Vietnam, Sweden Eye Cooperative Partnership

Bilateral cooperation between Sweden and Vietnam will be lifted to the level of cooperative partnership during the 2009-2013 period, said an official of the Swedish International Development Agency (SIDA).
    Over the past four decades, Sweden and Vietnam have cooperated closely, particularly in hunger eradication and poverty reduction, SIDA Deputy Director General Magnus Lindell told local reporters during his visit to the Southeast Asian country from Dec. 1-2.
    Sweden has been always North Europe’s leading provider of non-refundable official development assistance (ODA) for Vietnam, having granted approximately 3 billion USD since 1969, said the SIDA official, citing the Sweden Pediatrics Hospital (now the National Pediatrics Hospital), the Bai Bang Paper Factory and the Uong Bi General Hospital as good symbols of bilateral ties.
    However, he said, in the new context that Vietnam’s economy has experienced rapid development and Vietnam is on the path of becoming a country with average income, the building of a new cooperation strategy has topped the concern of the two governments.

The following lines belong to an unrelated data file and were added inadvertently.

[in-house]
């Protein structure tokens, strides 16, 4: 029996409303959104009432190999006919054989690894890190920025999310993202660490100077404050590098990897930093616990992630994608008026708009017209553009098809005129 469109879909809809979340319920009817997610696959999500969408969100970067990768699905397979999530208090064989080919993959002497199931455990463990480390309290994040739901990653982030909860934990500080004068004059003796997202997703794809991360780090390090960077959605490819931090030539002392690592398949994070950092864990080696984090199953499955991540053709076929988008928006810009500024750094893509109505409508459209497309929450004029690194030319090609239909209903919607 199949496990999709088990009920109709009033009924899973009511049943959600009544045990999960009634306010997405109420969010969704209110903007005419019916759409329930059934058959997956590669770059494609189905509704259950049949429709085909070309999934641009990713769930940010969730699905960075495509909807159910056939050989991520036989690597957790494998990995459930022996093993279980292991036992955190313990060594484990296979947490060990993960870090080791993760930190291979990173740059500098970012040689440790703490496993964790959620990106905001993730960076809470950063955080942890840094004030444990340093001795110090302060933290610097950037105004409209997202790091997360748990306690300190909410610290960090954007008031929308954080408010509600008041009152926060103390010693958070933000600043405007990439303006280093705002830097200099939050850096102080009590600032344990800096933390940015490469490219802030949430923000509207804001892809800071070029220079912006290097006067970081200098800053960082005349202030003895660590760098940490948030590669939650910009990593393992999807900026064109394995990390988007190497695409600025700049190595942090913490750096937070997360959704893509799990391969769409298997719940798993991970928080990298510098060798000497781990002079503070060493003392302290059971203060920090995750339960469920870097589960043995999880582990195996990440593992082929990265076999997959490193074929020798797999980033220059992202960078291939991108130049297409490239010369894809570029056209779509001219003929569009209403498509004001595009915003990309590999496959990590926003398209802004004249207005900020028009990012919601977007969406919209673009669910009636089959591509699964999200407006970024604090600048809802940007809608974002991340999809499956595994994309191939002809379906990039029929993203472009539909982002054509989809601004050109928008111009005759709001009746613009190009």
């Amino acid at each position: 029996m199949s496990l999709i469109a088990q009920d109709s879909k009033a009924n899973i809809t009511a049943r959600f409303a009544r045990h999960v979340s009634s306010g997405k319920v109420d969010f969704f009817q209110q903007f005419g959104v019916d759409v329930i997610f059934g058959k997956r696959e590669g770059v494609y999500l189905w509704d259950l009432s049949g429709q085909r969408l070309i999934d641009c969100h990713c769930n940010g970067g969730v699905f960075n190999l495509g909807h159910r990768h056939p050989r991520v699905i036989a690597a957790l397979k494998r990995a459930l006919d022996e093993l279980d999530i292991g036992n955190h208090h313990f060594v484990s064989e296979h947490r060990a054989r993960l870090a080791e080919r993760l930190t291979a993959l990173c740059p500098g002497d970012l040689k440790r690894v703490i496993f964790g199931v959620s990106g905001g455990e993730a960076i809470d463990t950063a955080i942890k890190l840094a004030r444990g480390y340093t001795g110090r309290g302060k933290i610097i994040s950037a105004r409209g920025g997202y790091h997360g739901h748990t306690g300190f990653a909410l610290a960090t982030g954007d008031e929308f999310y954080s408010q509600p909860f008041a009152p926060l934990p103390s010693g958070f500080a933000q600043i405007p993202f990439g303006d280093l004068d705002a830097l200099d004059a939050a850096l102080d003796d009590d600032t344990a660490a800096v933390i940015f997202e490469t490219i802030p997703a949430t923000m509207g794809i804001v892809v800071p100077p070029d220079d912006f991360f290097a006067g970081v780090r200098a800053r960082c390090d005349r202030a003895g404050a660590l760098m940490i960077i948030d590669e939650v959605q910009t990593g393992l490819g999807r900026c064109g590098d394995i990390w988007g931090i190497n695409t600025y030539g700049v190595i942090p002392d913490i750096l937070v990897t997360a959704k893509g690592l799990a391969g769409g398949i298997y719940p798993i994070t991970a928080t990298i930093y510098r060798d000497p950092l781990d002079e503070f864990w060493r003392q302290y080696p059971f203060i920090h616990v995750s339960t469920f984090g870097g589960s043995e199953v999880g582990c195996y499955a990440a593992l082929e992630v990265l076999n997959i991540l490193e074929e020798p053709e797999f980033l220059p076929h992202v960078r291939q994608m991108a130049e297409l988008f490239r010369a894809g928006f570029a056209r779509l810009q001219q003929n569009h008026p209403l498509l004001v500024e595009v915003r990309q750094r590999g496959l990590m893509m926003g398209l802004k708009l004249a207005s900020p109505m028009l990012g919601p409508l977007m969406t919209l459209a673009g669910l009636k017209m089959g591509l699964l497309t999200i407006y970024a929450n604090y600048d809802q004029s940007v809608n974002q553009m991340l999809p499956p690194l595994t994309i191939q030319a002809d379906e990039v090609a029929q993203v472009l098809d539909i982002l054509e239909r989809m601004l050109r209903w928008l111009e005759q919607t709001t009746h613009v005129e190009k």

Lindell said his visit aims to discuss with Vietnamese partners measures as well as new approaches to the two countries’ relations for the 2009-2013 period.
    The new cooperation strategy between Sweden and Vietnam will be based on the growing ties, with the participation of more parties, including government and non-government organisations, the private sector and individuals, he said.
    Lindell went on to say that Sweden will gradually withdraw from the role as a non-refundable ODA donor for Vietnam . Instead of this, it will move to but create opportunities and better conditions for partners of the two countries to expand their cooperation.
    Bilateral cooperation projects designed for the years from 2009 to 2013 will focus on climate change, environmental protection, state governance and anti-corruption.
    Sweden will continue to back Vietnam’s poverty reduction efforts through its assistance to the southeast Asian nation’s fight against corruption, Lindell said, noting that his country’s ODA for Vietnam is likely to drop in the years to come, but its support will be demonstrated in larger-scale activities.
    During his trip, Lindell worked with leaders of the Ministries of Agriculture and Rural Development, and Science and Technology, the Office of the Central Steering Committee for Corruption Combat and Prevention, and a number of other ministries and agencies.
    The SIDA official said it was impressive that Vietnam has made careful preparations for joining the new cooperation strategy.
 

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